The Last Of Us Season 2 Needs To Remember A Terrifying Threat Season 1 Totally Forgot About

The Last of Us season 1 introduced something brilliant that quickly fell by the wayside, but season 2 could bring it back and use it better.

The Last Of Us Season 2 Needs To Remember A Terrifying Threat Season 1 Totally Forgot About

The Last of Us season 2 could be even scarier than the first installment if it capitalizes on something it’s already touched upon but then cast aside. If so, then The Last of Us season 2 cast could be up against an even more challenging fight for survival in the post-apocalyptic wasteland. The addition to the show’s lore didn’t appear for long, but it needs to come back for the second season of the live-action adaptation of the bestselling game series. Not only would its return be brilliant for the story, but it also makes in-universe sense to return with a vengeance due to a variety of plot factors.

As well as finally having all zombie types in The Last of Us games make the jump to live-action, the upcoming season could also improve the show in other ways. There have already been various changes between the games and the TV show, and most have been to accommodate the change in medium or to flesh out the world of The Last of Us even further. However, certain additions to the TV show have been original ideas that never existed in the games, and one in particular was drastically underused in The Last of Us season 1.

 

The Last Of Us Season 1 Quickly Forgot About The Underground Cordyceps Network

Tess’ explanation made it seem like the network would be a big part of The Last of Us season 1

Anna Torv as Tess standing behind Bella Ramsey as Ellie in The Last of Us

In The Last of Us season 1, episode 2, “Infected,” the show introduces an underground network of interconnected fungi that, if stood on, can alert nearby Infected to a human’s presence. Speaking of the network, Tess tells Ellie: “The fungus also grows underground. Long fibers like wires, some of them stretching over a mile.” The concept is brilliantly described and a well-thought-out part of the show’s lore. However, the issue is that the Cordyceps network is only referenced and shown in the early episodes of The Last of Us season 1. After that, it never rears its head again.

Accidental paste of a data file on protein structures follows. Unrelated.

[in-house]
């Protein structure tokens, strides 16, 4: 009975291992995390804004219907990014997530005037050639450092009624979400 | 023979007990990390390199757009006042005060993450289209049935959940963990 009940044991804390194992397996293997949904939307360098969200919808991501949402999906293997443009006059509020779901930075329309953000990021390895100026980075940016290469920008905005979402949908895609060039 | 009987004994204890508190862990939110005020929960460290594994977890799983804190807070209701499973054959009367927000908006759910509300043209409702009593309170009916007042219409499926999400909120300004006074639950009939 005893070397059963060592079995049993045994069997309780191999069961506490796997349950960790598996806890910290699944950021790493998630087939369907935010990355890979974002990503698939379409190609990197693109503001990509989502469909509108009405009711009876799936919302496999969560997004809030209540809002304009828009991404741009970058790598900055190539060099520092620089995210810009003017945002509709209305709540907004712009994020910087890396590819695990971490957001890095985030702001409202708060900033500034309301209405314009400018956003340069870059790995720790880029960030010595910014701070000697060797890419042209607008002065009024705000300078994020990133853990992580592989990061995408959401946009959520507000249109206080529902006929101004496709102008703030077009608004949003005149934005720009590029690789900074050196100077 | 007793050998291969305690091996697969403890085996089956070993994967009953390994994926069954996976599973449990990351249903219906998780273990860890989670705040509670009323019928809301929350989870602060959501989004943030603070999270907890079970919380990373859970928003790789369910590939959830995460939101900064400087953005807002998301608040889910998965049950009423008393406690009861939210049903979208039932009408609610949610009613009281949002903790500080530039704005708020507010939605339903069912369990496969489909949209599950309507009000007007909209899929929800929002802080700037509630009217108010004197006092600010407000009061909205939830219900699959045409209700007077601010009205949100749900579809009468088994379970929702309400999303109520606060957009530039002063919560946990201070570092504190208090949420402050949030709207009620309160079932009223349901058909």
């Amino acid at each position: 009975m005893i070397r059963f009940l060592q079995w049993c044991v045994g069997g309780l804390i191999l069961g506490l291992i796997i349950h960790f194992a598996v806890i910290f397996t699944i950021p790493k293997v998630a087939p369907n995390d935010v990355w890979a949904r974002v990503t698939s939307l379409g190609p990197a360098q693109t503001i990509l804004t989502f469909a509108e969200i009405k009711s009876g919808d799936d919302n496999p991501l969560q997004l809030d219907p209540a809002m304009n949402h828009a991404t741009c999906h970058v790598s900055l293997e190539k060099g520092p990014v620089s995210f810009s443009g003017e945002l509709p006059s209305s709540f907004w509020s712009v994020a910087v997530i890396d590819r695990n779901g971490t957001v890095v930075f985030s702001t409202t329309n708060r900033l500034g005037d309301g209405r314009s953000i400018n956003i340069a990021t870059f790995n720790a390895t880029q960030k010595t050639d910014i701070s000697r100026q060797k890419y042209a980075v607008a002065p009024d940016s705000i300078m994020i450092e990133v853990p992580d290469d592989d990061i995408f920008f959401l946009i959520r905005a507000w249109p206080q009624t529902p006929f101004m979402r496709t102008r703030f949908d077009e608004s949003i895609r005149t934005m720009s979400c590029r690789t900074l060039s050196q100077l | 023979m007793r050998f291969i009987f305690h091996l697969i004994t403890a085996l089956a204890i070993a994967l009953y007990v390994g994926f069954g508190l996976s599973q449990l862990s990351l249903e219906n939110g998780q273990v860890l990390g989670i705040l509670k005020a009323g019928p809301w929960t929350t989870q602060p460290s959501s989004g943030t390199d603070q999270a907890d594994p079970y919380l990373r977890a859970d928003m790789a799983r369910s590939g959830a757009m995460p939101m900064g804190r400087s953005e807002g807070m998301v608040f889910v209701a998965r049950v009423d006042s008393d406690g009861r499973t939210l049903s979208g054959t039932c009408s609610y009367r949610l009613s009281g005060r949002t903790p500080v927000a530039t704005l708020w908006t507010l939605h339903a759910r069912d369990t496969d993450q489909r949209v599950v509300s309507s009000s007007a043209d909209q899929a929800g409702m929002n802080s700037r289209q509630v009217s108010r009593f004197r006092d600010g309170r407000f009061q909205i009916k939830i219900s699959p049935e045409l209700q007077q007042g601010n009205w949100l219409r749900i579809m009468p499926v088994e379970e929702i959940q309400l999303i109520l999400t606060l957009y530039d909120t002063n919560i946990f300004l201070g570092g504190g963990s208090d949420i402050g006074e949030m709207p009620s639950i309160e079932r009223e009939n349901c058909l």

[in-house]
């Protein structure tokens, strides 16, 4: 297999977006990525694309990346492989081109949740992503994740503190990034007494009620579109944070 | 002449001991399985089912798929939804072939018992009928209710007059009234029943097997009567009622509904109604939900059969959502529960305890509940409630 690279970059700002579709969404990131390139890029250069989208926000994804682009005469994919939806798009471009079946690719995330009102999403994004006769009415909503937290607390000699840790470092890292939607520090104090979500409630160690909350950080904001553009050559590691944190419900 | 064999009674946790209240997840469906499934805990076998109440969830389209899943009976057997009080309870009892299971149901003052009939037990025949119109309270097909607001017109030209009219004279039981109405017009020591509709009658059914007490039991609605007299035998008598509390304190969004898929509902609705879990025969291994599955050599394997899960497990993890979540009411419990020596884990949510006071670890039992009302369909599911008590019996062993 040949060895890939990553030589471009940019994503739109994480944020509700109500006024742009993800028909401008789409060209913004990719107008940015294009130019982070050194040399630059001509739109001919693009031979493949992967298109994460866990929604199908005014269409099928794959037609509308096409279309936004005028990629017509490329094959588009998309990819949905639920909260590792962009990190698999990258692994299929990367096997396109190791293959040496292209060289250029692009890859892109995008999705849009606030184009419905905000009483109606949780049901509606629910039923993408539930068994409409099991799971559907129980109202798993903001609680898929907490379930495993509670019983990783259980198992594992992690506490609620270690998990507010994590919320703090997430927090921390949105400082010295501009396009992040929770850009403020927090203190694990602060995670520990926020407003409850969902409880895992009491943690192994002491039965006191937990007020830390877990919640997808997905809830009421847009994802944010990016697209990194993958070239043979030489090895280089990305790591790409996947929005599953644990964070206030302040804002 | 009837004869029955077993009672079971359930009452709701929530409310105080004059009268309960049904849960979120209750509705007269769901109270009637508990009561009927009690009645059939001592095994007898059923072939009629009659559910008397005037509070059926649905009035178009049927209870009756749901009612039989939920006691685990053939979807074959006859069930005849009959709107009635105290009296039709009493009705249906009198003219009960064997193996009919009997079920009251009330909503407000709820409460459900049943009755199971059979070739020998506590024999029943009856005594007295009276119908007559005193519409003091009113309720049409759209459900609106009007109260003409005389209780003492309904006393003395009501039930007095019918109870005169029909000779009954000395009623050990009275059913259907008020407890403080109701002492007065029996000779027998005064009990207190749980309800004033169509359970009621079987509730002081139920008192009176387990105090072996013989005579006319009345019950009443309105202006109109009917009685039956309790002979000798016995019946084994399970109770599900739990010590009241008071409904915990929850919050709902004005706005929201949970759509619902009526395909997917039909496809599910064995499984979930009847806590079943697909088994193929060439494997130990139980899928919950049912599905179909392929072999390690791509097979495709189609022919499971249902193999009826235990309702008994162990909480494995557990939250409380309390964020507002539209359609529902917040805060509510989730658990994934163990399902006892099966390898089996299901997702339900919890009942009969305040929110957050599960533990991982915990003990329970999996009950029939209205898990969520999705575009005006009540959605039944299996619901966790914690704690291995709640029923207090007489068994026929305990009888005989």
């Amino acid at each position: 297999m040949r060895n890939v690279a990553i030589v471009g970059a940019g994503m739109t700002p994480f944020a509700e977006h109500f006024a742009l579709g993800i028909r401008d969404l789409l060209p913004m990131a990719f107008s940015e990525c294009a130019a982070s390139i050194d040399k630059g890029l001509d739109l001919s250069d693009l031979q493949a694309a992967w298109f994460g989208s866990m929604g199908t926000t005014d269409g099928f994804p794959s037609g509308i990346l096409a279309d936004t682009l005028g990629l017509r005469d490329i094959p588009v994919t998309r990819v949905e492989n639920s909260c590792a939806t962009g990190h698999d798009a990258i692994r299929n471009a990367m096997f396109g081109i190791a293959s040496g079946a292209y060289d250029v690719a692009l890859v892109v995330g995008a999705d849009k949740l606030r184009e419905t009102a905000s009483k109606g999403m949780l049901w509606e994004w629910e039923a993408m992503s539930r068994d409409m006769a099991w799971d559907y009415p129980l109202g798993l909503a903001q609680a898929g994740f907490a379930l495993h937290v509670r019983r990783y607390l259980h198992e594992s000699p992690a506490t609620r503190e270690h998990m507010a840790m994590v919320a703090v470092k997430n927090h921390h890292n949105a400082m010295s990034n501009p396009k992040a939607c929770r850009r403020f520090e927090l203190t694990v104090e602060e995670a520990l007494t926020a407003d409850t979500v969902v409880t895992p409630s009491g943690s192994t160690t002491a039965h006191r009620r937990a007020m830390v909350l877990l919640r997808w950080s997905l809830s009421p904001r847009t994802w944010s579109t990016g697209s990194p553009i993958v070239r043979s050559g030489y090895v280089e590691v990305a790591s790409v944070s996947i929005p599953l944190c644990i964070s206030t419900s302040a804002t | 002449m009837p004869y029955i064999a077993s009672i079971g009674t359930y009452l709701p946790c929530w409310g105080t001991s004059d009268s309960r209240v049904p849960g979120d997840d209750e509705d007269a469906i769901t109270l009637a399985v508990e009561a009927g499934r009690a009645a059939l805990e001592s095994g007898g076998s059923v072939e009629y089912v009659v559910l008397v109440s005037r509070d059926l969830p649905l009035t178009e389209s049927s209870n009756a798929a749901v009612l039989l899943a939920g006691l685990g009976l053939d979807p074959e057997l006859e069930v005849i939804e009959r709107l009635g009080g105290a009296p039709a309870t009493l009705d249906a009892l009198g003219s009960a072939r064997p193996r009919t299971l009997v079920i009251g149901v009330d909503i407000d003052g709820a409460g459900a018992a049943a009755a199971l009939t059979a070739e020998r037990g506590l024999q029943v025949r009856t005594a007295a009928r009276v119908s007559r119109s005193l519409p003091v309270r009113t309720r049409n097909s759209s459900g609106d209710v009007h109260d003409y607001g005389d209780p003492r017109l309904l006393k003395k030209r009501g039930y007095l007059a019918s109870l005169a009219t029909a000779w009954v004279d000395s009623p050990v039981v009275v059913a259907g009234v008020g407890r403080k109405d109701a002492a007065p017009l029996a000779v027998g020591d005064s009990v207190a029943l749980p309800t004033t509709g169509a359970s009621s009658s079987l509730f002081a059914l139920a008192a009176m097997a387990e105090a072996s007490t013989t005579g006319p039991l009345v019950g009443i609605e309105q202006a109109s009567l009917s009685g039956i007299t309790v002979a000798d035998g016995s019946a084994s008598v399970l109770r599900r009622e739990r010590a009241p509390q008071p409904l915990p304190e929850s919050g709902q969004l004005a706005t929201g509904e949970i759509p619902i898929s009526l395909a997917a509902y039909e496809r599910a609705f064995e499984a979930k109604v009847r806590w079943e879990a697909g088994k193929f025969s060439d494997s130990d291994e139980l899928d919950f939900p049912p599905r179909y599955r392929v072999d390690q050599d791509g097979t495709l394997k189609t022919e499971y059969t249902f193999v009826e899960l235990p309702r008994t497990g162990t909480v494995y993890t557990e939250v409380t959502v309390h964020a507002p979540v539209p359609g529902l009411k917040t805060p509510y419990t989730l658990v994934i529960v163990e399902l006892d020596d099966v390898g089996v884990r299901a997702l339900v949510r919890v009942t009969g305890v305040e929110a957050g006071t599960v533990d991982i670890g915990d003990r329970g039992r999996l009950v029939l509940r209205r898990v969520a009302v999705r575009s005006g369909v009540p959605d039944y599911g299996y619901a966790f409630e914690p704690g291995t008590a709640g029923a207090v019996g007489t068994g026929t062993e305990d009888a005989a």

The omission of the network beyond season 1’s early stages is a huge shame. One of The Last of Us season 1’s biggest criticisms was that the number of Infected in the show was a little on the low side. Although the story is undeniably a character-led affair, it’d be ridiculous to claim that the presence of the Infected wasn’t also a huge part of the franchise’s appeal.

The Cordyceps network is only referenced and shown in the early episodes of The Last of Us season 1. After that, it never rears its head again.

Even if The Last of Us season 1 zombie count remained the same, having the underground Cordyceps network remaining as a notable part of the equation would have increased the tension and made it seem as if Joel and Ellie could be swarmed at any moment. So, The Last of Us season 2 needs to correct the mistakes of its predecessor by paying the excellent plot device more attention.

The Underground Cordyceps Network Helped Set The Last Of Us TV Show Apart From The Game

The network doesn’t appear in either of the two The Last of Us games

A close-up of an Infected's face in The Last of Us

The story in The Last of Us season 1 episodes remains almost identical to the narrative from the game. That being said, there are still several moments, episodes, and additions made to the live-action adaptations that can make the experience just as fulfilling for those who have already played the game and are therefore aware of what happens. The underground Cordyceps network had the potential to be one of the biggest additions to the TV show, as it didn’t appear in the game at all.

The Infected look and act the same in the games and the TV show, but some of the surrounding canon was altered during the adaptation process. For instance, how the Cordyceps infection started in The Last of Show TV show is explained by a tainted food supply, whereas the game makes use of airborne spores to spread the infection. Regardless of the variation of the Infected’s origin, the network added a new level of fear to the undead obstacles while also keeping things fresh for existing fans of the franchise – even if the attention it was paid was only brief.

It Makes Sense For The Network To Have Become More Widespread In The Last Of Us Season 2

The time jump between The Last of Us seasons 1 & 2 makes the Cordyceps network more of a threat

Pedro Pascal as Joel Miller pointing a rifle and looking angry in The Last Of Us season 1 finale

What’s interesting about The Last Of Us‘ fungal approach to the end of the world is that the passage of time has a huge impact on various aspects of its worldbuilding. For instance, the Infected themselves go through various stages depending on how long they’ve been at the mercy of the Cordyceps. So, logically, the network from The Last of Us season 1 will also have spread and evolved by the time The Last of Us season 2 begins.

The development makes even more sense when it’s considered that the second The Last of Us game is set five years after the first. So, if the Max adaptation were to follow this framework, and there’s no reason it shouldn’t, then the underground Cordyceps network could have become even more widespread and developed than it was during Tess’ explanation. As such, the world of The Last of Us season 2 could come with even more reasons to stay safe if the Cordyceps network returns.

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